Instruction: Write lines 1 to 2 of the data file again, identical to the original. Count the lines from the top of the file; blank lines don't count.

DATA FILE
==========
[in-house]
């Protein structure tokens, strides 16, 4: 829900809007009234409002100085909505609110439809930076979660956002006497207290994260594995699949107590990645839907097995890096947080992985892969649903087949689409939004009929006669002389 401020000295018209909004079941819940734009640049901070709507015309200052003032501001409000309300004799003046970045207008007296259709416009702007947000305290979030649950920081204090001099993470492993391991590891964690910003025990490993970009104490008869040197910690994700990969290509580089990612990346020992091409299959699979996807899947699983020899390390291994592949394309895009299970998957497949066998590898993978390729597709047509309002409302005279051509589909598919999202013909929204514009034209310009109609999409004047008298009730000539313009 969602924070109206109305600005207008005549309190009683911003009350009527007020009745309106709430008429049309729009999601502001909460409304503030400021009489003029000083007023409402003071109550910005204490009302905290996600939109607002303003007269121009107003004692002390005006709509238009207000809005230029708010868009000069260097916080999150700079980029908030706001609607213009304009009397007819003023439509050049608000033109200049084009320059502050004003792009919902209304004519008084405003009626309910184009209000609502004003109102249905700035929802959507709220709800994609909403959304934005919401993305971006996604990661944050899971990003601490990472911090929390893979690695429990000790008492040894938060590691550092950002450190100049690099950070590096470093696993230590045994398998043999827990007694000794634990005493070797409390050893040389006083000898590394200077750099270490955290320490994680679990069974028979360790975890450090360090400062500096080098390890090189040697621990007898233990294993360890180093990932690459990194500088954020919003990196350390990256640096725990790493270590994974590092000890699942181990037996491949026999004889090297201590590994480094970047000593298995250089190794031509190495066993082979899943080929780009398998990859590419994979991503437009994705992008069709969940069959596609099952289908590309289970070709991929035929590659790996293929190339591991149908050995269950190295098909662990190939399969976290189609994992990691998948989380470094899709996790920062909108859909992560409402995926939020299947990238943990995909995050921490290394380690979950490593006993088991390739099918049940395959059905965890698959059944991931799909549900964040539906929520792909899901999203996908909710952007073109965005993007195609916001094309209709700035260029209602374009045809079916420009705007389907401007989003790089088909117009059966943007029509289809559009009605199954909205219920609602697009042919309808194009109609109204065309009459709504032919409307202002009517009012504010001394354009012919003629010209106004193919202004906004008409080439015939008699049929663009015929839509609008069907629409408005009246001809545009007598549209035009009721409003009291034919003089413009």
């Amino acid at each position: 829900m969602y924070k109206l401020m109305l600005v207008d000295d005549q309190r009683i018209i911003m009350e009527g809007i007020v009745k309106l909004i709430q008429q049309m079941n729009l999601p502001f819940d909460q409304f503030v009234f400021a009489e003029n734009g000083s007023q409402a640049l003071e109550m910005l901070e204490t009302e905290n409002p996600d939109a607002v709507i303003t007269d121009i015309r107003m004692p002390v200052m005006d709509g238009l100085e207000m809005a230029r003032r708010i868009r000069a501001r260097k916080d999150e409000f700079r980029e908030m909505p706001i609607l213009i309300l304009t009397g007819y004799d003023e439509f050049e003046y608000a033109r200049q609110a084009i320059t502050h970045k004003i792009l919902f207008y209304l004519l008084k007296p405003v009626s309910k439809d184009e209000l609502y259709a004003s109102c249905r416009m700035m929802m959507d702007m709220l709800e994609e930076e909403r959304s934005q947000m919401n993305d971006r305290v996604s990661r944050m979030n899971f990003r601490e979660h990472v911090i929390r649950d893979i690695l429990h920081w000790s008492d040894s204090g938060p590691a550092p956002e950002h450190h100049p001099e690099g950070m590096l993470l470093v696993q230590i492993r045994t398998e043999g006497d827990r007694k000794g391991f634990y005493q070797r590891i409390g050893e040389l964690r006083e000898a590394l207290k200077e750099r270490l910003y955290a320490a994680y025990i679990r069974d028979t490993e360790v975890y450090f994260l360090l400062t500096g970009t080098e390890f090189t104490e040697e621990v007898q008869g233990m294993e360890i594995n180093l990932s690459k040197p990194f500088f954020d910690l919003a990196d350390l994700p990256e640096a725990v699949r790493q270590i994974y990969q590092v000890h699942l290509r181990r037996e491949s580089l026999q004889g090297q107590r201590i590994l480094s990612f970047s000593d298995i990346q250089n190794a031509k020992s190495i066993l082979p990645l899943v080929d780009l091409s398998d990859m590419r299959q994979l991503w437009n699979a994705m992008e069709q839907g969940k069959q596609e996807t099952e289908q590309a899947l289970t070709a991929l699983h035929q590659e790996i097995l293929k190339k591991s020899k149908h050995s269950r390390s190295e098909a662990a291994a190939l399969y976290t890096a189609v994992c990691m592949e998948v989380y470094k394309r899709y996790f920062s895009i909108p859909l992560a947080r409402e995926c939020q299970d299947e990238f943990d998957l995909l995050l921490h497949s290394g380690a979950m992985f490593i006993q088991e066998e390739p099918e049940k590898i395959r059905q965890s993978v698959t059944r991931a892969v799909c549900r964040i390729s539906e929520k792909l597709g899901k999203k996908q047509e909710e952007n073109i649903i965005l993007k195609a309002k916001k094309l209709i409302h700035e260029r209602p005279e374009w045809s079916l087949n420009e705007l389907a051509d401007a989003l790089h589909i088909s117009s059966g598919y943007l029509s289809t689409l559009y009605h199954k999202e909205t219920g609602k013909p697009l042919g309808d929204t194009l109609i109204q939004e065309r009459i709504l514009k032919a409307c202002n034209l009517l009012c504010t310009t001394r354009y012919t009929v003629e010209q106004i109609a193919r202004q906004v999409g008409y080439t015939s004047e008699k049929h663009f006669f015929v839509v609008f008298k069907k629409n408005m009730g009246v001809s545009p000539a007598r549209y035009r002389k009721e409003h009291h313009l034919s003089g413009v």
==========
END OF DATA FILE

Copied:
[in-house]
């Protein structure tokens, strides 16, 4: 829900809007009234409002100085909505609110439809930076979660956002006497207290994260594995699949107590990645839907097995890096947080992985892969649903087949689409939004009929006669002389 401020000295018209909004079941819940734009640049901070709507015309200052003032501001409000309300004799003046970045207008007296259709416009702007947000305290979030649950920081204090001099993470492993391991590891964690910003025990490993970009104490008869040197910690994700990969290509580089990612990346020992091409299959699979996807899947699983020899390390291994592949394309895009299970998957497949066998590898993978390729597709047509309002409302005279051509589909598919999202013909929204514009034209310009109609999409004047008298009730000539313009 969602924070109206109305600005207008005549309190009683911003009350009527007020009745309106709430008429049309729009999601502001909460409304503030400021009489003029000083007023409402003071109550910005204490009302905290996600939109607002303003007269121009107003004692002390005006709509238009207000809005230029708010868009000069260097916080999150700079980029908030706001609607213009304009009397007819003023439509050049608000033109200049084009320059502050004003792009919902209304004519008084405003009626309910184009209000609502004003109102249905700035929802959507709220709800994609909403959304934005919401993305971006996604990661944050899971990003601490990472911090929390893979690695429990000790008492040894938060590691550092950002450190100049690099950070590096470093696993230590045994398998043999827990007694000794634990005493070797409390050893040389006083000898590394200077750099270490955290320490994680679990069974028979360790975890450090360090400062500096080098390890090189040697621990007898233990294993360890180093990932690459990194500088954020919003990196350390990256640096725990790493270590994974590092000890699942181990037996491949026999004889090297201590590994480094970047000593298995250089190794031509190495066993082979899943080929780009398998990859590419994979991503437009994705992008069709969940069959596609099952289908590309289970070709991929035929590659790996293929190339591991149908050995269950190295098909662990190939399969976290189609994992990691998948989380470094899709996790920062909108859909992560409402995926939020299947990238943990995909995050921490290394380690979950490593006993088991390739099918049940395959059905965890698959059944991931799909549900964040539906929520792909899901999203996908909710952007073109965005993007195609916001094309209709700035260029209602374009045809079916420009705007389907401007989003790089088909117009059966943007029509289809559009009605199954909205219920609602697009042919309808194009109609109204065309009459709504032919409307202002009517009012504010001394354009012919003629010209106004193919202004906004008409080439015939008699049929663009015929839509609008069907629409408005009246001809545009007598549209035009009721409003009291034919003089413009």